How often a leader speaks of an idea or value signals its importance to him or her—or, at least, how important they think it might be to their listeners. It also suggests the range of their ideas. By these measures, the table shows that President Donald Trump has the smallest mind and most narrow vision of any recent US president, whether Republican or Democrat. The table discriminates against Trump in that he has served less than three years so far while the other presidents mentioned served eight years or (George H. W. Bush) just four. Still, it is clear that Trump’s references to positive values have been rare compared to his predecessors’.
Frequency of Key Words in Presidential Statements
The archive of presidential documents compiled at the University of California, Santa Barbara, shows that Trump has used the word “peace” just one-tenth as often as Bill Clinton and George W. Bush; “environment,” one-tenth so often as G. W. Bush and Obama; “equality,” one-tenth so often as Clinton and one-twentieth the rate of Obama; “education,” nearly one-tenth as often as “W” but less than one-tenth the frequency of Clinton and Obama; “science,” one-seventh the rate of “W” and not one-sixteenth the rate of Obama.
You might expect the man who talks big to speak often about “power,” but Trump has used this word at one-seventh the rate of Clinton, G. W. Bush, and Obama. True to his notoriety as a skeptic about treaties, Trump has spoken of “arms control” just three times compared to Reagan’s tally at 468. As for “negotiation,” Trump used the word about one-fifth so often as Reagan, while Trump spoke of “cooperation “ at one-third the rate of Reagan and one-eighth that of Obama. Scorning the “United Nations,” Trump referred to that organization at one-tenth the rate of Clinton and even of “W.”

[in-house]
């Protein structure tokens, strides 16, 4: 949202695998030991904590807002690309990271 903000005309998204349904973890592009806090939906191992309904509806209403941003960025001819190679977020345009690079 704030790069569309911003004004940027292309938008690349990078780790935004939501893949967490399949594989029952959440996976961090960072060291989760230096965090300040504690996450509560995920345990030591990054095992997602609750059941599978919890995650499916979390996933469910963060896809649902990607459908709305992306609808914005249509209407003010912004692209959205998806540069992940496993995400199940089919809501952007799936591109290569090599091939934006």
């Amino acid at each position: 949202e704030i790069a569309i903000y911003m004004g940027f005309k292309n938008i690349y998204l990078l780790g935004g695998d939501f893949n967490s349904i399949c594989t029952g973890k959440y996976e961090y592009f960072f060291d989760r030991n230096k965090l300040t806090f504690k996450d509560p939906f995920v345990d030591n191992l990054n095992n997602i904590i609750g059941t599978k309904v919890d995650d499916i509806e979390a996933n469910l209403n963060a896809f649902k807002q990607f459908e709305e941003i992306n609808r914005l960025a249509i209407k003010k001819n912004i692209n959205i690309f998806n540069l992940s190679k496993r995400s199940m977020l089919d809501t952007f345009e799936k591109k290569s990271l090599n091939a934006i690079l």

Though known for his interest in women, Trump has spoken of “gender” (as in gender equality) just 14 times—less than one-twentieth the rates of Clinton and Obama. The Georgetown-Oxford-Yale educated Clinton spoke of “complexity” 117 times; Obama (Columbia and Harvard), 92 times; Trump (Fordham and Wharton School undergrad), 17 times. While Clinton paid homage to “interdependence” some 110 times, and most other presidents going back to Teddy Roosevelt, at least three times, the word did not ever cross Trump’s official tongue. (FDR spoke of “interdependence” 26 times; Truman, 5 times; Ike, 42 times.) Trump fell short even on “independence,” using the term not one-fourth so often as Reagan or G. W. Bush.
The official Trump spoke of “losers” only a few times, but did so often in uncounted off-the-cuff attacks on his opponents. By contrast, all his predecessors used the term only to warn that the nation or society or some individual might lose if policies failed.
Where Trump leads the pack is on ugly negatives: “crooked,” 25 times; “mess,” 26 times; “horror show,” 13 times; “currency manipulation,” 25 times; “hacking,” 16 times; “fake news,” 88 times.” But he also established a reputation for hyperbole: “genius” (usually his own), 29 times; “unbelievable” (his accomplishments), 92 times; “totally rigged” (against him), 63 times; “tremendous” (whatever he has done), 475 times!
The president who seems destined to make the United States less great has a mind and morality geared to expedite this decline.